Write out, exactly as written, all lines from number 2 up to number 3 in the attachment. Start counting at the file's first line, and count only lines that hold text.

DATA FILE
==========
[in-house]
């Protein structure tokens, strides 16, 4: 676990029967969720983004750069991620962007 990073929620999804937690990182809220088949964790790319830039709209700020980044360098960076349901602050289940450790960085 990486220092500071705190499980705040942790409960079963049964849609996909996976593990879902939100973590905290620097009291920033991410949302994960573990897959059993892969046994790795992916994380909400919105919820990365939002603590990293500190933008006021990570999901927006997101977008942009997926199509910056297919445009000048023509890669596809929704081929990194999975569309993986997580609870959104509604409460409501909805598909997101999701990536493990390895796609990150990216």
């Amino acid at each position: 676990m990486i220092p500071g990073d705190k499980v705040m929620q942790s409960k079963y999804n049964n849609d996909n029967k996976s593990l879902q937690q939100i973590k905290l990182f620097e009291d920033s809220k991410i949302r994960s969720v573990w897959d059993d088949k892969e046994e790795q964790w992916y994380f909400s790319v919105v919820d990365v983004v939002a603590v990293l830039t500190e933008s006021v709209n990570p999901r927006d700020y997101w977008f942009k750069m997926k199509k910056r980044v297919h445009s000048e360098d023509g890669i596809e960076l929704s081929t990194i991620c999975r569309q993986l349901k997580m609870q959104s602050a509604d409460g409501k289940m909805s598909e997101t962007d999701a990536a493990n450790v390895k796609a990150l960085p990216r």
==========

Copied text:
């Protein structure tokens, strides 16, 4: 676990029967969720983004750069991620962007 990073929620999804937690990182809220088949964790790319830039709209700020980044360098960076349901602050289940450790960085 990486220092500071705190499980705040942790409960079963049964849609996909996976593990879902939100973590905290620097009291920033991410949302994960573990897959059993892969046994790795992916994380909400919105919820990365939002603590990293500190933008006021990570999901927006997101977008942009997926199509910056297919445009000048023509890669596809929704081929990194999975569309993986997580609870959104509604409460409501909805598909997101999701990536493990390895796609990150990216």
């Amino acid at each position: 676990m990486i220092p500071g990073d705190k499980v705040m929620q942790s409960k079963y999804n049964n849609d996909n029967k996976s593990l879902q937690q939100i973590k905290l990182f620097e009291d920033s809220k991410i949302r994960s969720v573990w897959d059993d088949k892969e046994e790795q964790w992916y994380f909400s790319v919105v919820d990365v983004v939002a603590v990293l830039t500190e933008s006021v709209n990570p999901r927006d700020y997101w977008f942009k750069m997926k199509k910056r980044v297919h445009s000048e360098d023509g890669i596809e960076l929704s081929t990194i991620c999975r569309q993986l349901k997580m609870q959104s602050a509604d409460g409501k289940m909805s598909e997101t962007d999701a990536a493990n450790v390895k796609a990150l960085p990216r």